revolt is brewing in the north of England

Manchester, October 8, 2020.

Anger is brewing in the north of England. From Manchester to Newcastle, via Liverpool or Sheffield, this vast, poor and populous region refuses the treatment that London has in store for it, which is preparing to impose a virtual confinement on it while the infection rates are again there started very strongly on the rise.

At a joint online press conference on Saturday 10 October, Andy Burnham, Mayor of Greater Manchester (Greater Manchester), Jamie Driscoll, Mayor of North of Tyne (a region to the east encompassing Newcastle), and Dan Jarvis , Mayor of Sheffield, rejected outright the financial support plan made public the day before by the Chancellor of the Exchequer, Rishi Sunak. The latter proposes that employees of businesses forced to close by the government be compensated up to two-thirds of their salary, while Boris Johnson could announce on Monday the closure of restaurants, pubs, cafes in the north of England.

Read the interview: Andy Burnham: “The crisis due to Covid-19 has highlighted our hypocrisies”

“This device is insufficient to protect our communities. If you work in a bar or a pub, most often on minimum wage, how can you live on only two-thirds of your income? You can’t pay only two-thirds of your rent and bills! “, protested the very media Andy Burnham, who has become in recent months one of the main spokespersons of “Northerners”.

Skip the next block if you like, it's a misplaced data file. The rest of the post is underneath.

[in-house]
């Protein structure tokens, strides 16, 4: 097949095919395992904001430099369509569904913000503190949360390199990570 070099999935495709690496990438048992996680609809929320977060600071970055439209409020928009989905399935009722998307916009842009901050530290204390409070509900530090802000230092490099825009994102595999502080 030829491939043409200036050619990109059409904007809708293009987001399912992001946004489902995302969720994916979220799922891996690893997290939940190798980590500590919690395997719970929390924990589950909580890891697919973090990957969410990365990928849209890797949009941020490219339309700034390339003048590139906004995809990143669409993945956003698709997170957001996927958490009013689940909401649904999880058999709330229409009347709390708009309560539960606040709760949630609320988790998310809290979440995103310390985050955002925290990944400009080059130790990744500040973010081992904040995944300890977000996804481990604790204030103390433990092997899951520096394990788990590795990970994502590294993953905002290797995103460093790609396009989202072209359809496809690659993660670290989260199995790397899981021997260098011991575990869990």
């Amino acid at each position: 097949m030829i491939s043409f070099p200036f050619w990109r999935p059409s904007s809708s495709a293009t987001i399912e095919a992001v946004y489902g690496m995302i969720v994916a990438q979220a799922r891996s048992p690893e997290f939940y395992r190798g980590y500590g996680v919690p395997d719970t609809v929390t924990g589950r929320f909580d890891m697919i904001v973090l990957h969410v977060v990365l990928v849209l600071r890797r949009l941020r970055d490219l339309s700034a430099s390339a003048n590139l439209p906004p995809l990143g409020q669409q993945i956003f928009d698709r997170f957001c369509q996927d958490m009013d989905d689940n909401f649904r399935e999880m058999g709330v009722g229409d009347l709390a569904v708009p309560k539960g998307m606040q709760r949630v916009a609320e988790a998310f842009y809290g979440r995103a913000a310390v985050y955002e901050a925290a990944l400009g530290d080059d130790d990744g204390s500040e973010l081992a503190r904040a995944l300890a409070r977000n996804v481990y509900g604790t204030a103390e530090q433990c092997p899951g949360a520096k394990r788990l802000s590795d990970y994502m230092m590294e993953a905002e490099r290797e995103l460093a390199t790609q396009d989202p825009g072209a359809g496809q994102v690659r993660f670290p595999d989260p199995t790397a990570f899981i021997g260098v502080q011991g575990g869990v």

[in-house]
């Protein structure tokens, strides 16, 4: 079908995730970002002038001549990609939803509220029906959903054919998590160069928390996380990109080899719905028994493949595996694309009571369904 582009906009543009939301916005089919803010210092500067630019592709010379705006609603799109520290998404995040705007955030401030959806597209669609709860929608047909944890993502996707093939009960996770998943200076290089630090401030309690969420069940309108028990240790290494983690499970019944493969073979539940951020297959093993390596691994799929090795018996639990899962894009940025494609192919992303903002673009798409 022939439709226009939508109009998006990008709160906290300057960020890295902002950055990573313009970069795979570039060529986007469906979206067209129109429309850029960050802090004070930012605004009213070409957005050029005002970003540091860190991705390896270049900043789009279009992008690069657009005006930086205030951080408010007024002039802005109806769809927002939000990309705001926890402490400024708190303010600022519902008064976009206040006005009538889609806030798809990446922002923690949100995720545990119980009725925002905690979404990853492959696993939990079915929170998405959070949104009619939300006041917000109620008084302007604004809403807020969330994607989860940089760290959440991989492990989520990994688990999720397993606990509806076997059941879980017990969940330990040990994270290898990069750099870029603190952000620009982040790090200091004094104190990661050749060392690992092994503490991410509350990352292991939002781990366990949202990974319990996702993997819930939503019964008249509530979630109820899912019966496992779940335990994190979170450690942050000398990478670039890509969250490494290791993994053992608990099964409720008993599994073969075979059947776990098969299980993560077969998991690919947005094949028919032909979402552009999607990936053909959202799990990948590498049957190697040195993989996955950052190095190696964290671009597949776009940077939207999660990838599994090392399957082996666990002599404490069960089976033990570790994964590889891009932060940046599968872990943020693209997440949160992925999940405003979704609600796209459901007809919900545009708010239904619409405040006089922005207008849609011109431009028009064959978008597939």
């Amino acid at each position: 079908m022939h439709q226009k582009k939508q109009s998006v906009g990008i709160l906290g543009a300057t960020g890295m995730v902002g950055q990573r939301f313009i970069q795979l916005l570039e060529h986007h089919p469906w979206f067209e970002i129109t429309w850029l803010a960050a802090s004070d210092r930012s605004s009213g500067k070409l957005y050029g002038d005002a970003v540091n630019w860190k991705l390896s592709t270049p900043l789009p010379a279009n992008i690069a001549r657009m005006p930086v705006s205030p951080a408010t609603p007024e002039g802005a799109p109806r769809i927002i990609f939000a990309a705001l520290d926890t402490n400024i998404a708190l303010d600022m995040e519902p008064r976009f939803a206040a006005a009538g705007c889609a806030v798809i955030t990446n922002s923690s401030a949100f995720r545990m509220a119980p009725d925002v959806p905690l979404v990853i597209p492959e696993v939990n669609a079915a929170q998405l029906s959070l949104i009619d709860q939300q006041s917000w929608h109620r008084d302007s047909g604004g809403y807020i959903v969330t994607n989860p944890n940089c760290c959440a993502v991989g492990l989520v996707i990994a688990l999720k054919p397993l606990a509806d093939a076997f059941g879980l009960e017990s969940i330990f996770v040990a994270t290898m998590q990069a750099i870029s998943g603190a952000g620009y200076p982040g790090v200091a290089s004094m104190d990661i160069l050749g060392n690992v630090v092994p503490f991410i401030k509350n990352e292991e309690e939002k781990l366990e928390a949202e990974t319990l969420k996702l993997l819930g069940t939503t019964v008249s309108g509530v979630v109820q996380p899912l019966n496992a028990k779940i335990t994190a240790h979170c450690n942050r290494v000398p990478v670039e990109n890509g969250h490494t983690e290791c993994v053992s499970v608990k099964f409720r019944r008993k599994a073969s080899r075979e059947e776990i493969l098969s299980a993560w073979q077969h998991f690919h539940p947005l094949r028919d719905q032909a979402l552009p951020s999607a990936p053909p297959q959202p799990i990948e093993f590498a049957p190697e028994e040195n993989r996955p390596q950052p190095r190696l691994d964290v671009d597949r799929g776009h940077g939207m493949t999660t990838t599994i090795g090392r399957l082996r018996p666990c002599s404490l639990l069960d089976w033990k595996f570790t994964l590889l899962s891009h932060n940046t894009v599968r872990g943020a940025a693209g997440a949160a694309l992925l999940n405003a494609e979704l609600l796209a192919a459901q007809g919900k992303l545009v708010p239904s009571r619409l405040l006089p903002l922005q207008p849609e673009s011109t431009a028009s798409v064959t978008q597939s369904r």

Slingshot of Conservative MPs

“We do not accept this financial package”added the Labor Party member, who also threatened to take legal action against the government if Mr. Sunak’s operative part is not amended in the House of Commons. Steve Rotheram, the mayor of Liverpool, had estimated that the compensation should be“At least 80% of people’s income” and that the government in London cannot impose a re-containment ” cheap “.

These elected officials are all the more worried that their cities and regions, the country’s industrial lungs until the 1980s, today depend a lot on the hotel sector and that a new confinement, without adequate compensation, risks causing dozens of thousands of job losses. “Manchester has completely transformed over the past twenty years. Before, we used to go there for football, it has become a city centered around tourism. The number of hotels in the agglomeration has tripled in ten to fifteen years ”, underlines Thom Hetherington, organizer of several trade and artistic fairs in the metropolis (NRB Manchester or McArtFair).

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